The importance of knowing the business to implement technology efficiently

In current times saying that technology is the basis on which the company is built upon would mean we remain in the basics, hoping this is not a surprise to anyone. What is truly surprising is the limited ability for companies to apply technology in their daily lives and operations.

Years ago business people were more than happy when they had what they considered to be “a technological company”: They had corporate mail, internet access and were able to keep their files in a common folder…the most they could get to. It is true that technology those days would not provide many more features (unless you worked for a large company where you could maybe use a “mainframe”) and computing was in its incipient moments in the office.

Nowadays it is not a matter of writing emails, making quick sums or accessing a very spartan database. It is about aligning the technology with the operation, with the company, with the goals that are raised at executive level and lowering those to the lowest level of the entry user, who can support this strategy.

However, how is this done? First of all, a company that aspires to really make use of the latest technological developments is NOT technology what needs to know first, the very first thing they need to know is their own company. You can hear very often in business meetings the “if such a company has that technology, why do not we have it?” Or “in my old company we had XYZ tool. We should have it here too. ”

Making decisions about tools for corporate or customer use without really knowing what the company is working on does not yield good results. One can try, for example, to implement an ERP, or install a system just because some else does it but, is it what is needed from the business? I do not think so. To be able to “adjust” the technology to the requirements of the business you need to know what the business does, how it does it and what goals are meant to be achieved, with technology being secondary.

To many this will be a surprise. How is that technology can be secondary to a company that wants to progress, when improvements in IT services should be a priority?: Easy, there are many technologies, with more and better every day but companies (YOUR COMPANY) there is only one. Should you make a bad decision on the technology to use and you may go backwards. In this scenario the best thing that can happen to you is that you “only” loose time. However, if the decision is so wrong your company may not advance, furthermore it could even have bigger terrible consequences: from the loss of the market opportunity (should the appropriate technology have been implemented in the first place) to the reputational lost (for mistakes that are very noticeable to the general public). Remember that the bigger the company is and the more is expected from it, the more sounded both successes and failures are.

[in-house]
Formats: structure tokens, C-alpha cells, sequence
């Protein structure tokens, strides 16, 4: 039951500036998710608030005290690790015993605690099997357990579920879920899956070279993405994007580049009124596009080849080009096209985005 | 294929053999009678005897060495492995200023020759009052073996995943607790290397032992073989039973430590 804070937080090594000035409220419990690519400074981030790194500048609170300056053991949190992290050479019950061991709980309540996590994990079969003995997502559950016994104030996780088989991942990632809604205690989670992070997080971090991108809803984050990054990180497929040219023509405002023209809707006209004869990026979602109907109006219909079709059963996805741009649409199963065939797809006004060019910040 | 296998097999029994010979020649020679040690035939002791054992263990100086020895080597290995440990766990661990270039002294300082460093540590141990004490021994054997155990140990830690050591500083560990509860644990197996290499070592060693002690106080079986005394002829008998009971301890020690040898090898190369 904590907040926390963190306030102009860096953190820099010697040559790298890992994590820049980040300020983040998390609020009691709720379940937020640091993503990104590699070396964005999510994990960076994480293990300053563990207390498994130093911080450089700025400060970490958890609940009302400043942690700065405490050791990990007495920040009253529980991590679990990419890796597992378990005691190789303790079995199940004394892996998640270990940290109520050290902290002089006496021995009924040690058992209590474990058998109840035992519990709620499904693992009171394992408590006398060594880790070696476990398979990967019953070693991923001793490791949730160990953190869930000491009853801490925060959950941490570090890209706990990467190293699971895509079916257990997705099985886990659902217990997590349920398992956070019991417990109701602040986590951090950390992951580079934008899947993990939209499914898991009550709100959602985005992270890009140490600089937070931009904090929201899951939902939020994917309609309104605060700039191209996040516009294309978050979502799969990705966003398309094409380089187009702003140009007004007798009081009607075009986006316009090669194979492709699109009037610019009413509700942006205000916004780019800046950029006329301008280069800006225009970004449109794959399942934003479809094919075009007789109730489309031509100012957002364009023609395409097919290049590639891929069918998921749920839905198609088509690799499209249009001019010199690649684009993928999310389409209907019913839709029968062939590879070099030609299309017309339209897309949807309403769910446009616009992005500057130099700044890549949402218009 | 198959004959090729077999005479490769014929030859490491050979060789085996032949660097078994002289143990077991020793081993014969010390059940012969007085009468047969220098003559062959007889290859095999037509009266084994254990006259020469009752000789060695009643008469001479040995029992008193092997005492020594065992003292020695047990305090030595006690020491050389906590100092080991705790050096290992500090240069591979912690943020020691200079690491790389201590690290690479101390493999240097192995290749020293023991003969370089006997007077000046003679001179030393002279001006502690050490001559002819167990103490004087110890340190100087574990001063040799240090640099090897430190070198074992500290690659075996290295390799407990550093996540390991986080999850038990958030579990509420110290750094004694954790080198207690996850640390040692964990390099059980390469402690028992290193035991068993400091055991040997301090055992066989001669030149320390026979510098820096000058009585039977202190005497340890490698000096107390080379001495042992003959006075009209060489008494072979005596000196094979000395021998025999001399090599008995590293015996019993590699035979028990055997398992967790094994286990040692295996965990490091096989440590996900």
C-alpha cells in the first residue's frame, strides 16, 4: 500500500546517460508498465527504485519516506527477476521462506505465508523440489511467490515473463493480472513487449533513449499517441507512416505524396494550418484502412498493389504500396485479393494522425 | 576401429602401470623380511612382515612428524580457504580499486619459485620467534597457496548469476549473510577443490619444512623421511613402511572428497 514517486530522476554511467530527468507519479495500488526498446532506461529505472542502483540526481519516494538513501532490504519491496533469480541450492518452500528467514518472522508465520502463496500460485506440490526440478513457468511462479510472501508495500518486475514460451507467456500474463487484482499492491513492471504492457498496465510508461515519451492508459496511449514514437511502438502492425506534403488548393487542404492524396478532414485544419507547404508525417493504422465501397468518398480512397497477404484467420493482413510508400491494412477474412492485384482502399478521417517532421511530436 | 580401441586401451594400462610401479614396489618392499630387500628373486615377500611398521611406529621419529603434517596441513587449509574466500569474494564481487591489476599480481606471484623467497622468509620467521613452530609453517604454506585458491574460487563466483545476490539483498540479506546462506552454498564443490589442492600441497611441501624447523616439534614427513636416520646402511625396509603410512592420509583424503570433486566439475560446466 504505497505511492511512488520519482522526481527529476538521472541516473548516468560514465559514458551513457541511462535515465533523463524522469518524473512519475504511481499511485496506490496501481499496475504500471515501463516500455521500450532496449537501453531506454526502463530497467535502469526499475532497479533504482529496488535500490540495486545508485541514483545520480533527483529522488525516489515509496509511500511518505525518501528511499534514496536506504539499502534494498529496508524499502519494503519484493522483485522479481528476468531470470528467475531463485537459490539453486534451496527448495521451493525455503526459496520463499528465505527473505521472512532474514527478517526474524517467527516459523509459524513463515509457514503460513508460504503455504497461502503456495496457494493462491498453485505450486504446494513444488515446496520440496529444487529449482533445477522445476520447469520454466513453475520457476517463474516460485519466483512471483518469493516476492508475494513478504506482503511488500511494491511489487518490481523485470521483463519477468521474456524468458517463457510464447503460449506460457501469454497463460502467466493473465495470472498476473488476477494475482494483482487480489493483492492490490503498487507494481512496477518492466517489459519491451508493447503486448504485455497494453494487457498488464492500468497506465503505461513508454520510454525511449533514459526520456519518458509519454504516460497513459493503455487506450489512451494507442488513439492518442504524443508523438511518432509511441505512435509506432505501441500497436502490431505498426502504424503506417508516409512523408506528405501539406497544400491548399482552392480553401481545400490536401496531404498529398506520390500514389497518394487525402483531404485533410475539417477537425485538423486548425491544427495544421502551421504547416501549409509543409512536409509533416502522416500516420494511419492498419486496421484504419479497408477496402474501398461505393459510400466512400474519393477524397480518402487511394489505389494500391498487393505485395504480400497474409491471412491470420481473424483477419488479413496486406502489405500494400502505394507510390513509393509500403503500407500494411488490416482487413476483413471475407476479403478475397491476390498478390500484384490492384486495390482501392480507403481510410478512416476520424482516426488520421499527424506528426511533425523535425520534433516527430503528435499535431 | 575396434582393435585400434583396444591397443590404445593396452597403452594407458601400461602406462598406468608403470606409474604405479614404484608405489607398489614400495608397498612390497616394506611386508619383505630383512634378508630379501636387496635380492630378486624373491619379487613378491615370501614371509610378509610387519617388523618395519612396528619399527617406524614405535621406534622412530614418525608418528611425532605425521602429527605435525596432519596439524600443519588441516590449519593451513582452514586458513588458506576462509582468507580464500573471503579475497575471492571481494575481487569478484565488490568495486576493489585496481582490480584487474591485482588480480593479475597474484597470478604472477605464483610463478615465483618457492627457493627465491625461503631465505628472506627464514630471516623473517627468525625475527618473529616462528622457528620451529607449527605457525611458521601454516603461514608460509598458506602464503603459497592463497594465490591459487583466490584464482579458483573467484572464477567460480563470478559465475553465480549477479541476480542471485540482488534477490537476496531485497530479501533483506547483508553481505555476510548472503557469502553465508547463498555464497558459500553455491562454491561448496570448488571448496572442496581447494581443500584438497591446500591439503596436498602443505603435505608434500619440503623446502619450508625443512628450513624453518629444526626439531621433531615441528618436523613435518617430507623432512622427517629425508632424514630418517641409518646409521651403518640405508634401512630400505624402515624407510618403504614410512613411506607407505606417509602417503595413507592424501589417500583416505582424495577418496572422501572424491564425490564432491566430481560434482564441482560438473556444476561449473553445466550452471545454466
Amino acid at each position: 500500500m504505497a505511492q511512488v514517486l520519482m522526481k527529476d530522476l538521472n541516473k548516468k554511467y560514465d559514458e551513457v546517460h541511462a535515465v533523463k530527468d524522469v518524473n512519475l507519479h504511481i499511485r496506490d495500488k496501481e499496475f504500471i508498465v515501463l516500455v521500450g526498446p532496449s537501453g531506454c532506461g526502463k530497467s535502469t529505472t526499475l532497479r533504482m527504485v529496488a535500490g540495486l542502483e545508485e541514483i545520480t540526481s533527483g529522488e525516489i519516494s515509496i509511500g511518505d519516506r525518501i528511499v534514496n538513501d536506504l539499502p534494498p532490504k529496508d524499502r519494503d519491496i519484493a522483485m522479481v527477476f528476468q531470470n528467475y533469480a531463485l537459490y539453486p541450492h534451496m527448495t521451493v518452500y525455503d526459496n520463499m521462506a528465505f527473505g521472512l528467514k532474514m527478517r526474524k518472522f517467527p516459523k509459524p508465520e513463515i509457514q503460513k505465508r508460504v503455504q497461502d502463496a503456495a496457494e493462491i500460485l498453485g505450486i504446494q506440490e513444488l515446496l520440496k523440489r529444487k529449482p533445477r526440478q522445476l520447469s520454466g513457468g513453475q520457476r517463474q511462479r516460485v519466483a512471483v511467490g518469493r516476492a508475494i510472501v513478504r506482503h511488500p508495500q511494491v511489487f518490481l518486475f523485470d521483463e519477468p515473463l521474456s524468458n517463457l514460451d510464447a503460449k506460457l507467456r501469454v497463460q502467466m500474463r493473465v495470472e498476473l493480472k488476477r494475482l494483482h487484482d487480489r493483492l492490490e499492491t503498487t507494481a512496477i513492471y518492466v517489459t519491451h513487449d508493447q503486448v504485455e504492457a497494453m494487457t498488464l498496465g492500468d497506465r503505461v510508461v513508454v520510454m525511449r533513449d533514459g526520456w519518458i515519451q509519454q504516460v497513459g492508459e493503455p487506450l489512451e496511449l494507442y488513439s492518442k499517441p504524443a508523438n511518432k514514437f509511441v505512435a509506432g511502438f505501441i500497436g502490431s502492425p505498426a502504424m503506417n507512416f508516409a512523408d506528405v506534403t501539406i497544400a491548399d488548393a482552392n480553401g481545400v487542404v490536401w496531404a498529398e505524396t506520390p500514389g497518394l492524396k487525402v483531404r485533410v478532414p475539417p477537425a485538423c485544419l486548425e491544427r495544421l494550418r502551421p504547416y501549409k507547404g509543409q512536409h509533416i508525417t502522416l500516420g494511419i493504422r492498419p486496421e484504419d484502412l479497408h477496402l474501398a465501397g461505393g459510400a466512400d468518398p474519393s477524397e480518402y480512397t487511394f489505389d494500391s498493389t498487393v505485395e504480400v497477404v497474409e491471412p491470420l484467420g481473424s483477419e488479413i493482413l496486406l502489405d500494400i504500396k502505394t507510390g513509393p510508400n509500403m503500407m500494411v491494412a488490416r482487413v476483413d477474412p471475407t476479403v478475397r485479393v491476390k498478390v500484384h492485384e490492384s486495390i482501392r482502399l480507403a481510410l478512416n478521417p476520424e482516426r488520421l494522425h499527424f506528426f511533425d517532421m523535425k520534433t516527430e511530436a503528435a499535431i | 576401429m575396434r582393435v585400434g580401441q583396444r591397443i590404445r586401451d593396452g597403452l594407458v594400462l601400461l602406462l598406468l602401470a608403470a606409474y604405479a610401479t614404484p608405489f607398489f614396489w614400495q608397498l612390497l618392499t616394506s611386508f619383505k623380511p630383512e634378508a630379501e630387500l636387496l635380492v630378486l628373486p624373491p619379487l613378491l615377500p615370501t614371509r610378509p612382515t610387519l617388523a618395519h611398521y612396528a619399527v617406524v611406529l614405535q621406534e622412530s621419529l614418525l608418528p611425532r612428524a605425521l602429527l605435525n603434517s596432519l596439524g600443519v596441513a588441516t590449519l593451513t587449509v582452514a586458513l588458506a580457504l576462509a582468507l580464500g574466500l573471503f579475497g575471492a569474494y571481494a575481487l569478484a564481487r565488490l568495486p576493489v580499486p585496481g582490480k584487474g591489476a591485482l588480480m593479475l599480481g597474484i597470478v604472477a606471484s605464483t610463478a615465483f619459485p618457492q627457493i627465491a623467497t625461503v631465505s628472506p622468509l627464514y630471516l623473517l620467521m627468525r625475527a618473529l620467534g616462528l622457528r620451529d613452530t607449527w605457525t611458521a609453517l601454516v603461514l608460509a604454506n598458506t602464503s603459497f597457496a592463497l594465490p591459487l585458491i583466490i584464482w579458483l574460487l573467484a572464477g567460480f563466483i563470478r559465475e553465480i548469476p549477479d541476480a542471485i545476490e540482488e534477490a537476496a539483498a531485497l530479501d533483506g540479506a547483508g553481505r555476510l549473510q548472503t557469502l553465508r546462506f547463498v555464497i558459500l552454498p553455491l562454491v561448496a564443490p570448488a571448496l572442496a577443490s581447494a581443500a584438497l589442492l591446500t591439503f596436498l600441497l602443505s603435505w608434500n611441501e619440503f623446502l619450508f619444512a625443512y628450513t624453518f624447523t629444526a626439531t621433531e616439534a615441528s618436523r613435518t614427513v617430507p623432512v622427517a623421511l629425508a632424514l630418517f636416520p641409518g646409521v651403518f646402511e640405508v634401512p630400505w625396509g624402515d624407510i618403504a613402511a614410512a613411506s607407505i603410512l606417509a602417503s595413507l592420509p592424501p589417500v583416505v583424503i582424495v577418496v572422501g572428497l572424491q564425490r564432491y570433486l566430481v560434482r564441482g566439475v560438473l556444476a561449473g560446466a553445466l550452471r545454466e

That is why, at first, it is not necessary to know technology in depth, what is important is to know the “resorts” that must be applied in the business to generate the necessary results and adapt the technology to those needs. What’s more, with technology providing so many new applications, chatbots, analytics, etc. technology is showing the business the way to regain those opportunities that were previously assumed as lost, either by ignorance of the business or by not knowing how to get to those customers and users back, all gained through “traditional” ways.

The specific application of technologies makes it possible to achieve more and more goals that were previously considered as impossible. Businesses in many companies are being “reinvented” since having more and better tools they cannot afford to remain in the traditional way. A vendor no longer waits for you to come and buy: it promotes their products in a thousand different ways, makes offers, reinvents the use of QR codes for prizes & discounts, adds ways to reach the customer swiftly by accelerating applications and cutting steps that could cause customers not to complete purchases, thus reducing the time-to-market, etc.

After all, to achieve this, new figures have emerged that were not contemplated before, such as technology managers, CTOs, managers of applied technology, CDOs and many more. In many companies they stick to the idea that with a marketing manager everything is done when launching new products, or that with a good operation that is turning services into money nothing else is necessary. I don’t think the title nor the area of responsibility is the important thing as with so many areas and people interacting with each other those result blurred.

The important thing is to find the person who knows how to unify the technical criteria with the operatinal criteria and be able to support the launch of new products and services. What’s the name or title of this person? It doesn’t matter. What we have to keep in mind is that history repeats itself:

What organizations need is what has always been needed: People who understand the business and have the capacity to visualize the market opportunity through technology.




You can read the original post in Spanish at La importancia de conocer el negocio para implantar tecnología eficiente



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